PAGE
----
When Hurricane Dorian was initially forecasted for landfall, President Trump tweeted that it could hit Alabama. With the Department of Homeland Security (DHS), he rolled out a map to this liking. This statement sparked a round of tweets.

A Birmingham National Weather Service (NWS) station, presumably under National Oceanic and Atmospheric Administration (NOAA) jurisdiction, disputed Trump’s claim, while NOAA officials have stuck by the president. This discrepancy calls for a clarification of NOAA’s and NWS’ critical roles in accurate weather information dissemination.

Here, the NOAA/NWS chain of command is possibly interrupted for ideological purposes as recalcitrant government cultures clash over their own versions of facts — and maps.

The NOAA’s role in climate change is: “Tounderstand and predict changes in climate, weather, oceans, and coasts, to share that knowledge and information with others, and to conserve and manage coastal and marine ecosystems and resources.” The administration should understand that public communication about adverse weather, and weather predictions central to climate change tracking are part of its mission.

Just how NOAA relates to NWS and other agencies requires a map of its own. Regarding the recent controversies, NWS leader Neil Jacobs stated: “What did I learn over the last week? From now on, the National Weather Service should be at the table with emergency managers and FEMA, at all briefings.”

But this proposed coordination is complicated by obscured budgets in a vast, bureaucratic web. While NOAA is tasked with tracking weather changes, FEMA is tasked with providing resources for hurricane-threatened and impacted areas, among other things. FEMA has been under Department of Homeland Security (DHS) since 2003.

DHS also houses Immigration and Customs Enforcement (ICE). This relationship legitimates budget transfers between FEMA and ICE. Recent ICE raids in hurricane-threatened Southern states, like Alabama and Mississippi, indicate that this is a region of interest for researching the FEMA/ICE connection.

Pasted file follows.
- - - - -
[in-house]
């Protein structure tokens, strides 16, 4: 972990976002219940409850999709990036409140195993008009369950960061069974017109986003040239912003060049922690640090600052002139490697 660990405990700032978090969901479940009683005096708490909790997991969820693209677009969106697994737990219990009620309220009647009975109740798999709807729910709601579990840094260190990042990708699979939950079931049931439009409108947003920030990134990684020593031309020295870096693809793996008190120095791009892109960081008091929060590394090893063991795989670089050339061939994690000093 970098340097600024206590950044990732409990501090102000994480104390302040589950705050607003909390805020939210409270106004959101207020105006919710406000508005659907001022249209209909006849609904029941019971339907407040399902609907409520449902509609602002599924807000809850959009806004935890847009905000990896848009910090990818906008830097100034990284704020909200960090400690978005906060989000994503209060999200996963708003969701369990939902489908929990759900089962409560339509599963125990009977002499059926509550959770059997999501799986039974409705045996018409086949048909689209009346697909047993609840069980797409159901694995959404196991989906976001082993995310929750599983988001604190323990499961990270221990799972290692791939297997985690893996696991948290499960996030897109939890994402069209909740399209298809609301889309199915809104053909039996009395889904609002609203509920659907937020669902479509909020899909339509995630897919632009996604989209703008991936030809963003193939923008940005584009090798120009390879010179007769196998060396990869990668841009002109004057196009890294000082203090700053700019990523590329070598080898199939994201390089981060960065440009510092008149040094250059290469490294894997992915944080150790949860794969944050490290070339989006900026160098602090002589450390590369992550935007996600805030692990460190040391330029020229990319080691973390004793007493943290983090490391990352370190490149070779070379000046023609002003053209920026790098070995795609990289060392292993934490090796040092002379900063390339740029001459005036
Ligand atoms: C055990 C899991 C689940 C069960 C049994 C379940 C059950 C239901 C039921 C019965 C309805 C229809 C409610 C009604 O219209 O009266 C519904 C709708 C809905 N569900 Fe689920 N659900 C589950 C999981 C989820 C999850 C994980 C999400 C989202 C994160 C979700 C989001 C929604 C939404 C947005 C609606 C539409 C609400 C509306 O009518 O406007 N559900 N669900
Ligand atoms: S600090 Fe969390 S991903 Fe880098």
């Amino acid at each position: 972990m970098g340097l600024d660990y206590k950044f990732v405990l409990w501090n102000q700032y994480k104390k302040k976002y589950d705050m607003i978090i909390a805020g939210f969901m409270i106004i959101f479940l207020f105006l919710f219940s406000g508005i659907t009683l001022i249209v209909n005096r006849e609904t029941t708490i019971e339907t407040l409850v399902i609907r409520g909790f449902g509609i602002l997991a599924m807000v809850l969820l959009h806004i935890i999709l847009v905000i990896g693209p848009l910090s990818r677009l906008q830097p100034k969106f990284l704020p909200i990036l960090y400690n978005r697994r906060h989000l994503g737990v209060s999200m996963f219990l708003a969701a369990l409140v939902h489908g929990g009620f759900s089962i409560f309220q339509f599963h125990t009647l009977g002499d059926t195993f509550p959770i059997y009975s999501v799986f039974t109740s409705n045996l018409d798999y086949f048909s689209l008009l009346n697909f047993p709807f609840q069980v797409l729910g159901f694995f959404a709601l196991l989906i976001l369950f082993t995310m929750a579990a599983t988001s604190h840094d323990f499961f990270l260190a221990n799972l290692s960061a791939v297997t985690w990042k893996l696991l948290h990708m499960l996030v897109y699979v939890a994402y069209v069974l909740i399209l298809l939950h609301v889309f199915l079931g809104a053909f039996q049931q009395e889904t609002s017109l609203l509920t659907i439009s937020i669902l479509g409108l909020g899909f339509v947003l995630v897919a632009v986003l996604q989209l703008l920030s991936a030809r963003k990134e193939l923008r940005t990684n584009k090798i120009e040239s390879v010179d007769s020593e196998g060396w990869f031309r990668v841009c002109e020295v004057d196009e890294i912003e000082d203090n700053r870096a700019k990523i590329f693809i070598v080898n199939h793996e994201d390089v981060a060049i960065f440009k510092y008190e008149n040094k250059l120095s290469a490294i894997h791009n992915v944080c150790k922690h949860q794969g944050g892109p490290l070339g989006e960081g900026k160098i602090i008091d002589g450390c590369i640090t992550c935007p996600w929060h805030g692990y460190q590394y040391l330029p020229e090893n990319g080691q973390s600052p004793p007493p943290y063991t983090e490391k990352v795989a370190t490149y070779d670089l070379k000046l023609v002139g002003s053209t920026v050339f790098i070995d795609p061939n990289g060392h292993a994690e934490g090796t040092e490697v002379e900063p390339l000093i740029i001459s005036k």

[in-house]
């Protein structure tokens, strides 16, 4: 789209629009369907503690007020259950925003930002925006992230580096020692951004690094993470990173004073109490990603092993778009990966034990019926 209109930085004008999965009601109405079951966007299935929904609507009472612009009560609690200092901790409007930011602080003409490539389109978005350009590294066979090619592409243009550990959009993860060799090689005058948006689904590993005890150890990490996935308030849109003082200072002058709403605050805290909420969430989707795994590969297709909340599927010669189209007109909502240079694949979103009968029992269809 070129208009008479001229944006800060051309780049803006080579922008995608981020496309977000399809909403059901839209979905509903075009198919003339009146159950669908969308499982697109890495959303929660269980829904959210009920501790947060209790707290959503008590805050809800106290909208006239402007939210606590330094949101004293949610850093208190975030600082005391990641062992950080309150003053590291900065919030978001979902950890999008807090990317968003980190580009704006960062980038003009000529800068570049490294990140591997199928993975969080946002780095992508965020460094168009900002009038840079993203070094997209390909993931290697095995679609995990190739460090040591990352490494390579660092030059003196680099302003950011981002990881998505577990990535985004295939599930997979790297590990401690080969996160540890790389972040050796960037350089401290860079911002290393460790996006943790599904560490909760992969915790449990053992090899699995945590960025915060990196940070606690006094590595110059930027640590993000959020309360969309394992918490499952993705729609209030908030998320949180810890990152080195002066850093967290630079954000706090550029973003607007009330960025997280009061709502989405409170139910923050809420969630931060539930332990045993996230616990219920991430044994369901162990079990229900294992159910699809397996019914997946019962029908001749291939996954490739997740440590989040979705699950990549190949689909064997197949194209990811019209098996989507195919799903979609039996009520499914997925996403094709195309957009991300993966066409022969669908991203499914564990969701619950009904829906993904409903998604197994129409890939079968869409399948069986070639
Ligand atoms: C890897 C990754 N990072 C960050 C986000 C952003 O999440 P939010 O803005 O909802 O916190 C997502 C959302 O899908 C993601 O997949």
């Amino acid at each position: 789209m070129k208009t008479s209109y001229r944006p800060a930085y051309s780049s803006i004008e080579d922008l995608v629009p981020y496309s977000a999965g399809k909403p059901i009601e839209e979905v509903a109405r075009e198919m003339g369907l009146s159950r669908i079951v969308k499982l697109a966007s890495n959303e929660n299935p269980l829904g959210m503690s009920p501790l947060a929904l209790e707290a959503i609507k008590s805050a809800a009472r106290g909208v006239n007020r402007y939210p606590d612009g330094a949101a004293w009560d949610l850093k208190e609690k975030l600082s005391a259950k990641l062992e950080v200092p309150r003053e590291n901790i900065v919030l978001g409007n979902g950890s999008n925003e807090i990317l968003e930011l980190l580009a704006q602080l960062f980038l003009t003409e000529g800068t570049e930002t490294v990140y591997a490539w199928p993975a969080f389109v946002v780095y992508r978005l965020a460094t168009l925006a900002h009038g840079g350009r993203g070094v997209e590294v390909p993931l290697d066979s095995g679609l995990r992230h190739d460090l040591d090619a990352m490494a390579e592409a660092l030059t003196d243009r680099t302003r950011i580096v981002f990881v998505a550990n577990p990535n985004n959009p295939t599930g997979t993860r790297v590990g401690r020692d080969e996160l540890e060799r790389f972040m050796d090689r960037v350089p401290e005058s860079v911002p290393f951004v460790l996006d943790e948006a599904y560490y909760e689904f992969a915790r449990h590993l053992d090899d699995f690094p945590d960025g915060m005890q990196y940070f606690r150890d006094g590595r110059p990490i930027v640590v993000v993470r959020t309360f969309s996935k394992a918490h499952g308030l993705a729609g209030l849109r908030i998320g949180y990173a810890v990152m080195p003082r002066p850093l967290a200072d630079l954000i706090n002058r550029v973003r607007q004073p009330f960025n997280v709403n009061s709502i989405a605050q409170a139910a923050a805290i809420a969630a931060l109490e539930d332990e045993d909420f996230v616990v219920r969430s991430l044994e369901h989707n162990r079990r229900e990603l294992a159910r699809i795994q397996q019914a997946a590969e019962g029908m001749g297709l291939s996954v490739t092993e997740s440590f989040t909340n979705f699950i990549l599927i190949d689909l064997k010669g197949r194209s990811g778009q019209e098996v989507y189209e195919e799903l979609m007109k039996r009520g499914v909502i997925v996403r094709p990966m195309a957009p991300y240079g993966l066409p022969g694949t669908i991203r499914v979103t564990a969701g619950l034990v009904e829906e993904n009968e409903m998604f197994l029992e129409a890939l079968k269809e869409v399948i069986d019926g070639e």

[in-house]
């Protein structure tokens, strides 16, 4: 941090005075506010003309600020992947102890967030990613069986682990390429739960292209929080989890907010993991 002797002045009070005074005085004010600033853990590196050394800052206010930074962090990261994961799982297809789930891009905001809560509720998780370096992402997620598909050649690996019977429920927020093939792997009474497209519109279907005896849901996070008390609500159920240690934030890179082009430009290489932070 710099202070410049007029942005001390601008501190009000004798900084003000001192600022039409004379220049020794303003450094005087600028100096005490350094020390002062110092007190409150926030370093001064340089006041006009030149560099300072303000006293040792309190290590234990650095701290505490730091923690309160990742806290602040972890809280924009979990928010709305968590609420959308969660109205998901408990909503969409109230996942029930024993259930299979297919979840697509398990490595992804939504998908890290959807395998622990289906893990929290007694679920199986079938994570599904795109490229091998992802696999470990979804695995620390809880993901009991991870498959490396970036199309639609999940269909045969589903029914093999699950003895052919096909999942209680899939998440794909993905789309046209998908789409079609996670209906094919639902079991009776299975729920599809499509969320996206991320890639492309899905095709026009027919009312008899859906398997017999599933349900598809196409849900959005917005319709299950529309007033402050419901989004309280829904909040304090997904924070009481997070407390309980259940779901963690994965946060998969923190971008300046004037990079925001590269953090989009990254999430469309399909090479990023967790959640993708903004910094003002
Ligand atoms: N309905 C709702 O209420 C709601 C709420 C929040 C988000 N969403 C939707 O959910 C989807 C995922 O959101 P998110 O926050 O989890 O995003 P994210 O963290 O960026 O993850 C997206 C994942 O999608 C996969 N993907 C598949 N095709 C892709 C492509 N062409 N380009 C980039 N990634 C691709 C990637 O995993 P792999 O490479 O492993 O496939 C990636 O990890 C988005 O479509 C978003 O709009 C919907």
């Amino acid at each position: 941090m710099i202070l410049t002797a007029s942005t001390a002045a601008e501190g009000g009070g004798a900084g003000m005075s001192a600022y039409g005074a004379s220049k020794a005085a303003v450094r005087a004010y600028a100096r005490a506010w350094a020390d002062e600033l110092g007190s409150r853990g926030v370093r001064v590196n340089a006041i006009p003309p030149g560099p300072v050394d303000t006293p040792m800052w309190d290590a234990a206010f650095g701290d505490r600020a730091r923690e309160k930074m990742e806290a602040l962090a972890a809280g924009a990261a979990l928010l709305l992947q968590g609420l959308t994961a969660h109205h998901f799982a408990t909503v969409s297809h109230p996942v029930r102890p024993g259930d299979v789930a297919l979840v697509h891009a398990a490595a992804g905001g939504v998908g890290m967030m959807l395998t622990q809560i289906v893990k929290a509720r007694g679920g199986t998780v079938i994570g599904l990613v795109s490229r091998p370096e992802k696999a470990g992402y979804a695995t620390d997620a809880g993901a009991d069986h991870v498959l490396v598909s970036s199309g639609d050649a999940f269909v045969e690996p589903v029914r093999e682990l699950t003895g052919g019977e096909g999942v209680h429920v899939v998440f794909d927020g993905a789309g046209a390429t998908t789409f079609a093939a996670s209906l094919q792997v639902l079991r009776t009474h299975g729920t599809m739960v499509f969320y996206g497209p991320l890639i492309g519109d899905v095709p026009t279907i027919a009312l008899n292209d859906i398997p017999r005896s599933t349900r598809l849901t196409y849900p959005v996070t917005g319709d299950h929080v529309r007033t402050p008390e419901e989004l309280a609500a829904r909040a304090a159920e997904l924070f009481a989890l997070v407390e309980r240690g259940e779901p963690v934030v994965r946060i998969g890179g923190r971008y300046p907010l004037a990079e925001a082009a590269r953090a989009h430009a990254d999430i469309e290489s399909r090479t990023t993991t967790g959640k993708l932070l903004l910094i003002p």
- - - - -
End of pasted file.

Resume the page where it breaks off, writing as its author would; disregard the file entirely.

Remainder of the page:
In fact, $115 million was just transferred between the agencies to controversially pay for detentions and perhaps other expenditures — an idea first announced before Dorian landed.

The notion of “security” bridges FEMA and ICE in the DHS, but not everyone agrees that the U.S. immigrant population is a threat requiring detention and deportation. In late August, Sen. Jeff Merkley, D-Ore., stated on NPR that defunding FEMA is the real threat here: “Once again, this administration is endangering America by moving funds away from emergency management for their extremist border agenda.”

Emergency management provides short term immediate evacuations and longer-term general adaptation measures, but it is spread out in multiple agencies. This makes it difficult to track spending — especially emergency FEMA funds set aside in states for hurricanes that never arrive. (Like Dorian in Alabama?)

Is it a good idea to spread emergency management, which begins with accurate weather predictions, across so many agencies? What about clarifying interagency relations, which also provides more budget accountability?

We know that the NOAA works with FEMA in a variety of capacities. Housed in the vast web of the Department of Commerce (DOC), the NOAA is the only natural resource-related administration under a department ruled by technology and economic growth interests. NOAA’s utilization of sophisticated weather predicting technologies, kept updated with its $5 billion annual budget, doesn’t explain the rationale for its DOC location.

Would the NOAA be more effective in its climate change capacity if it was more directly related to other natural resource-focused departments?

Many say yes. Radical environmentalists argue economic and environmental concerns are in direct conflict. More moderate environmentalists know that dwindling resources require serious economic reworking-- as in the Green New Deal proposal.

Resource extraction is the largest business of all, and under the Trump administration, policy rollbacks blatantly favor commerce over conservation. One example of this is a new rule change to the Endangered Species Act. Under the auspices of “rule modernization”, the “economic impacts for listing a species endangered or threatened can now be considered.” At this rate, maybe the U.S. Fish and Wildlife Service should also be moved to the DOC!

The NOAA hurricane forecast controversy reveals a further politicization of weather forecasting, and plans for climate threatened coastal areas with targeted immigrant populations remain murky.

The Trump administration’s embrace of economic growth over climate adaptation has agencies in disagreement, while budget transfers from FEMA to ICE signal priority shifts in the name of security.